I’m often surprised how many young students of sets and costume design do not know some historical masters of the scenography.
So I want to create a section on my blog about the masters of the past. Then I start with the incredible Lila De Nobili and her fantastic history and career.
Lila de Nobili (1916–2002) was a celebrated Italian fashion illustrator,and later stageand costume designer. She was noted for her work atVogue magazine, designing covers which are now classic pieces of fashion history.
Lila de Nobili was born at Lugano, Switzerland, on September 3 1916, to an Italian father and a Hungarian mother. Lila never went to school; instead she concentrated on drawing and painting.
She moved to Paris, in the 1930s she began designing clothes for French Haute Couture fashion houses.
She was well known on numerous European theatre and operatic stages in the 1950s and 1960s for her romantic settings and famous for working with Franco Zeffireli and Luchino Visconti at the Teatro alla Scala.
In the 1950s, De Nobili started working with theatre and film director Luchino Visconti, and in1955 began creating the costumes for La Traviata at La Scala Opera House, Milan, with the renowned Maria Callas as Violetta. This work has been inspiraton for Catherine Martin and the costume for Nicole Kidman in Moulin Rouge.
Impressive was her pictorial trait, her illustrations reminiscent of paintings by Boldini and some impressionst painter.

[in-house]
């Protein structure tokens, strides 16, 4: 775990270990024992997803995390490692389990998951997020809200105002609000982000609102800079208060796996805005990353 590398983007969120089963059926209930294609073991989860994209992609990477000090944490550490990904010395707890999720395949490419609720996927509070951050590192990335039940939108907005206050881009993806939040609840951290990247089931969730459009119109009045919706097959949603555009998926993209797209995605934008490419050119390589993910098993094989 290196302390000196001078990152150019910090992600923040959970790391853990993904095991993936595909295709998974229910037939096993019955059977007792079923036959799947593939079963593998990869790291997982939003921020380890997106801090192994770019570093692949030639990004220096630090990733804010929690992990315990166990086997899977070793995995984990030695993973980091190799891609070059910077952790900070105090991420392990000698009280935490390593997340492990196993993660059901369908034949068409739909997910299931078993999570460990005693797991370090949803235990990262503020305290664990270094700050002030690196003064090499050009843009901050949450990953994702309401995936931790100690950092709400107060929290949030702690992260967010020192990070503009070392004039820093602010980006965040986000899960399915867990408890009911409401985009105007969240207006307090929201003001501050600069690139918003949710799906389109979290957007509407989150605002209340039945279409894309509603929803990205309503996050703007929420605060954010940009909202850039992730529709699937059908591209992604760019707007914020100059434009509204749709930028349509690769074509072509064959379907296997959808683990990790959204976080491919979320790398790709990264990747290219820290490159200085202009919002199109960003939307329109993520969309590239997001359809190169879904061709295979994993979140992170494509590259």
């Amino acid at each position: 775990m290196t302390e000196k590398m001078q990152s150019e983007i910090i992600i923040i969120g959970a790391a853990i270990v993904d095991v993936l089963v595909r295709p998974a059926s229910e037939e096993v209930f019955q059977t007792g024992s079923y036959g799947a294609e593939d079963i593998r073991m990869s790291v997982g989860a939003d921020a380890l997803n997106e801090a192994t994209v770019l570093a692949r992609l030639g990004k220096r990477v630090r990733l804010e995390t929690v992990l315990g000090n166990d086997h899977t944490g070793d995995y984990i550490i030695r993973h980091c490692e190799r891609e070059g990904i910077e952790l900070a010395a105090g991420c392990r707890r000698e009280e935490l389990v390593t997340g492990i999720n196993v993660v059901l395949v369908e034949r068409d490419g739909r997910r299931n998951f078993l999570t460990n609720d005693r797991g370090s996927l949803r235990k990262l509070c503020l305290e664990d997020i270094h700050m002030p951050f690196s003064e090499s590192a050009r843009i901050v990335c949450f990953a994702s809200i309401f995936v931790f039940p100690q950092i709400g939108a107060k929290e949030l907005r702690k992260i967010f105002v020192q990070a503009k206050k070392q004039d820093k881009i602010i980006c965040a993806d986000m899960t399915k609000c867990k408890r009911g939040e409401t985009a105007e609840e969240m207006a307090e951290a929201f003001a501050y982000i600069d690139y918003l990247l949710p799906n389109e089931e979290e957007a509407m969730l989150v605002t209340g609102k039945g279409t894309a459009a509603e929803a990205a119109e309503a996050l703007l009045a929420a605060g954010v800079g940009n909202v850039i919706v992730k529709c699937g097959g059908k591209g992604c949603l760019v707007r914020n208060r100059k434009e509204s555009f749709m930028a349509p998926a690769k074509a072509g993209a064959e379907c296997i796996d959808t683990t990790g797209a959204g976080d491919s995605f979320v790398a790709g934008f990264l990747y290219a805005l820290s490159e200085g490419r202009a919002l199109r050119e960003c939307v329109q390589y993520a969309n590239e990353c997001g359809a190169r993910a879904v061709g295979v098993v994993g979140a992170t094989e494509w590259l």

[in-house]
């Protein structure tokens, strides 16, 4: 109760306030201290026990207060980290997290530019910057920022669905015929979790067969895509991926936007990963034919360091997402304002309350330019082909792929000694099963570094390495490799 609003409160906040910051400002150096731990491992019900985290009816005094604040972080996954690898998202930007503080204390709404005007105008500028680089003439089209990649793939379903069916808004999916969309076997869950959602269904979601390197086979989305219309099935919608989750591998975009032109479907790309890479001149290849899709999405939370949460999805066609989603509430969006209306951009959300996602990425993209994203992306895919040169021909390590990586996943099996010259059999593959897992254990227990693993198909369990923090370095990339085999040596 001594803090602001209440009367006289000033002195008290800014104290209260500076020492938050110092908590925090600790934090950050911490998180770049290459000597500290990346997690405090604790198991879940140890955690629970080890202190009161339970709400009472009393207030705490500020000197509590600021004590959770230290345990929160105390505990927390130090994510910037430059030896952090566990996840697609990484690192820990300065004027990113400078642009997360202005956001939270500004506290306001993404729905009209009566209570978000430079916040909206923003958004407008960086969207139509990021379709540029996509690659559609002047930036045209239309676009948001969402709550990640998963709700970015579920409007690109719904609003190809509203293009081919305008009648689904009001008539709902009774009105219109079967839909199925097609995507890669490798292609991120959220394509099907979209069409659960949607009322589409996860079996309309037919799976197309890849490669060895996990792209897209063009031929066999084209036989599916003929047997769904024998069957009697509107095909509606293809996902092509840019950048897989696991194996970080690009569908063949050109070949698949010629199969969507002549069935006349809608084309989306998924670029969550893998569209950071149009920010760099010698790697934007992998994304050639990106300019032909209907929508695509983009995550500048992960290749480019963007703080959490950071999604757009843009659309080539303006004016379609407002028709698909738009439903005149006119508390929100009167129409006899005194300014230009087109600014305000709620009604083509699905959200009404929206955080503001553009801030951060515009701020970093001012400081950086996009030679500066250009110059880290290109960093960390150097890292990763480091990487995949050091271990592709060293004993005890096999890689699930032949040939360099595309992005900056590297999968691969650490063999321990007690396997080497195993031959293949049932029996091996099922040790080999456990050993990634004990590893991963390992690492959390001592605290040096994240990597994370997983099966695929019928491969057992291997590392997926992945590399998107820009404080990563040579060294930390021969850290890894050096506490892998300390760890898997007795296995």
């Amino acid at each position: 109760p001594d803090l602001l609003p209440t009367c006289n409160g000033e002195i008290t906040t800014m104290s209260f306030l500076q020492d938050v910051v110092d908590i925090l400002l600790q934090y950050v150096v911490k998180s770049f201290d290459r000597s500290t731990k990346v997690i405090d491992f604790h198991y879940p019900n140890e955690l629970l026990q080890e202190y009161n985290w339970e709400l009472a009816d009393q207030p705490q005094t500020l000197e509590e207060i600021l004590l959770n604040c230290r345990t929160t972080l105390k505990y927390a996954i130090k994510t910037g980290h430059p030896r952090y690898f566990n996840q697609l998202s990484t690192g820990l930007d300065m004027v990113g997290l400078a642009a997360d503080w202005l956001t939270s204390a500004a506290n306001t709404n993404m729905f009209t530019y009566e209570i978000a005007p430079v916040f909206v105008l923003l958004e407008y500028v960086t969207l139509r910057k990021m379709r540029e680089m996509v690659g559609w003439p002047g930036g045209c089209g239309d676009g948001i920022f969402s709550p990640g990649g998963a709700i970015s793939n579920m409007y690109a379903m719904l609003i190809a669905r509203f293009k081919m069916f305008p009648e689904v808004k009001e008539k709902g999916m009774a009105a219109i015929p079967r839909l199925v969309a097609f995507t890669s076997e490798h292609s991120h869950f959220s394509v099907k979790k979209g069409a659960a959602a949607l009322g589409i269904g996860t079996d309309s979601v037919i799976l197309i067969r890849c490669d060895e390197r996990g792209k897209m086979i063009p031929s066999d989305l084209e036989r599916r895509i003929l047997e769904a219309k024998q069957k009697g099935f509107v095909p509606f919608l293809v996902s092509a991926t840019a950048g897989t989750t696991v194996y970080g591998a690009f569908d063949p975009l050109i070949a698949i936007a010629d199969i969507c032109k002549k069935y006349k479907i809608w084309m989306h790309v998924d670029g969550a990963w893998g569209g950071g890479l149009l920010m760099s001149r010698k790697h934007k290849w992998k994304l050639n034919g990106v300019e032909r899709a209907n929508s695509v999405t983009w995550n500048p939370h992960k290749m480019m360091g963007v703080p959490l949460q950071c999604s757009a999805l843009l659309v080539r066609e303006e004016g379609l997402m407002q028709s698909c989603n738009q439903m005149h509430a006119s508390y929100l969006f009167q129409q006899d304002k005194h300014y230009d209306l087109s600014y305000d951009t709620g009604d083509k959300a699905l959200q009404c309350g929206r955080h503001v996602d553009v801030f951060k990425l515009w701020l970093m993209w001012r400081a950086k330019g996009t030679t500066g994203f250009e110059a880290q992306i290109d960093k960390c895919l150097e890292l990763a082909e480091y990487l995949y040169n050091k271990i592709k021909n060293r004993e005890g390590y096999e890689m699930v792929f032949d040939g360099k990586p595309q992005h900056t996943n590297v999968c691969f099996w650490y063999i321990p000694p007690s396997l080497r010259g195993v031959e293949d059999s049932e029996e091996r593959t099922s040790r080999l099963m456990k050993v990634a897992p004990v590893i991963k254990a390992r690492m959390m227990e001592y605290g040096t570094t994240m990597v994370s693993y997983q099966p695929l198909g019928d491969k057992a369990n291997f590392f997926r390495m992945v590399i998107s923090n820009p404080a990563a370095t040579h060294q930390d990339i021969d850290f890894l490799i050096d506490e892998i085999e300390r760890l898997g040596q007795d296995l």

In Britain, she won renown for six Shakespeare productions for the young Peter Hall at Stratford-on-Avon between 1957 and 1962.
She went on to work for Laurence Olivier at the National Theatre on Congreve’s Love for Love (1965); her sets were used again for a revival 20 years later.
She also worked at Covent Garden and Glyndebourne; dressed Maria Callas in La Traviata (1955), and designed costumes in Paris for Edith Piaf and Ingrid Bergman.
Lila de Nobili also worked with Hall on Twelfth Night (1958) and The Two Gentlemen of Verona (1960). She dressed Audrey Hepburn for Gigi on Broadway and contributed to a number of Visconti productions.
In her final years, Lila de Nobili (died aged 85) became something of a recluse in Paris surrounded only by his cats. But she spent much of her time teaching painting to underprivileged children. She never married.